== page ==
Both the last Labour Government and our current Tory-led coalition seem to be in favour of building new nuclear power stations; much of the UK media, public opinion and even some environmentalists such as Mark Lynas and James Lovelock have come out in favour. I remain firmly against.
The current government thinks that nuclear power stations will be built by private companies without massive state subsidies, and yet so far no nuclear power station anywhere in the world has ever been built based on market criteria, and it is highly unlikely to be the case for the foreseeable future. Usually it is states trying to prove their prowess as “modern” and wanting the fissile material for bombs. Nuclear power is rapidly becoming obsolete rather than modern.
Last week Amory Lovins presented the case against nuclear and for efficiency and renewables to Chris Huhne and DECC (Department for Energy & Climate Change). See Jonathon Porritt’s blog http://www.forumforthefuture.org/blog/chris-huhnes-nuclear-test As the graph above shows micropower (renewables, excluding big hydro) is on the up, increasing from 13% to 18% of global electricity production over the last decade, while nuclear has decreased from 17% to 13% over the same period. Over the coming decade renewables look set to grow considerably more rapidly: Photovoltaics in USA are on course to grow by 156% in 2010, China has achieved over 100% year on year growth in wind power for several years and the deployment of CSP (Concentrating Solar Power) in Andalusia, Spain, over the past couple of years has been inspirational. The market certainly seems to prefer renewables to nuclear. Amory Lovins made the case in 2008: http://www.rmi.org/rmi/Library/E08-04_ForgetNuclear The case for renewables has grown stronger since then.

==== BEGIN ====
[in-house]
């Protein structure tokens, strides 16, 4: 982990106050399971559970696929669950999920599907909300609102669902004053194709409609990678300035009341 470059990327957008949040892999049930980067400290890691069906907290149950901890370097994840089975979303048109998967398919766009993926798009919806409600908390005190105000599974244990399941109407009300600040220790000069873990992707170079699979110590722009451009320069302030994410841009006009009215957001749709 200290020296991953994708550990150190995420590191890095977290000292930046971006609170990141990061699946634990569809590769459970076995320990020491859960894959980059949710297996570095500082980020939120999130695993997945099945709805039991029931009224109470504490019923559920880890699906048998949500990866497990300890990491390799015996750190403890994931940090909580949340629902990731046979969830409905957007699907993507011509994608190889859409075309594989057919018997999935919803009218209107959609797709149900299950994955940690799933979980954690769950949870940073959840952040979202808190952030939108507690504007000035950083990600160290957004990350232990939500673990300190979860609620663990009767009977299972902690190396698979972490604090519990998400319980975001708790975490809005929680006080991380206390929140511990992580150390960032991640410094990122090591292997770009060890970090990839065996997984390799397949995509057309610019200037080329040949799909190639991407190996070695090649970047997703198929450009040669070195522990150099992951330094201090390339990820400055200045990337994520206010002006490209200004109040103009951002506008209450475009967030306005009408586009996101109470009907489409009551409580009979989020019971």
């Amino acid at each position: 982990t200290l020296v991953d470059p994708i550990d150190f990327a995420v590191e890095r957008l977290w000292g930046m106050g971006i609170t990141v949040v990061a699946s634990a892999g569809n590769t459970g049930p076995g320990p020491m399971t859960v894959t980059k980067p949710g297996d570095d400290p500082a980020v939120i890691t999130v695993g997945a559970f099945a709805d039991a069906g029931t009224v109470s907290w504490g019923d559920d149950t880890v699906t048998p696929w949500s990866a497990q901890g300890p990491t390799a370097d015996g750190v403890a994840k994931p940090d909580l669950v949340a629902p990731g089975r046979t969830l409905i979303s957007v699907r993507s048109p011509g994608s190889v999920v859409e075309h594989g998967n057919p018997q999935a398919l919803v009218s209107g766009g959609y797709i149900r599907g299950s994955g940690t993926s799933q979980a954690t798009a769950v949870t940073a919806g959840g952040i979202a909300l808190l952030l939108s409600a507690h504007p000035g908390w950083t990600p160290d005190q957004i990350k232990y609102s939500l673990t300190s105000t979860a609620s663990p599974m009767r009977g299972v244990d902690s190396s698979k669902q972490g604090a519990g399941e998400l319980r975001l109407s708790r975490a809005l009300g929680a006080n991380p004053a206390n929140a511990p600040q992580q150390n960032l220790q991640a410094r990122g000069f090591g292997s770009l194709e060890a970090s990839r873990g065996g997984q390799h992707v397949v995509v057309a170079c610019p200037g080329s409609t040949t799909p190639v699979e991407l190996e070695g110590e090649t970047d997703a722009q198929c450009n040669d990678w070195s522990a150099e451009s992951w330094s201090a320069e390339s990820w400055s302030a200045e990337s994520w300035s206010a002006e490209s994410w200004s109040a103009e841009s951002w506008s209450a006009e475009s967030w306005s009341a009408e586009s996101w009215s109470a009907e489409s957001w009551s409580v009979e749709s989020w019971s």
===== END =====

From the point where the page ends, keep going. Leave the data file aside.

Meeting humanities power needs with 100% renewables looks to me increasingly achievable, economic and beneficial. We’ll do electricity first; then heating and transport. With greater government support and increased community ownership the possibilities are tremendous! Nuclear power remains unnecessary, risky and uneconomic.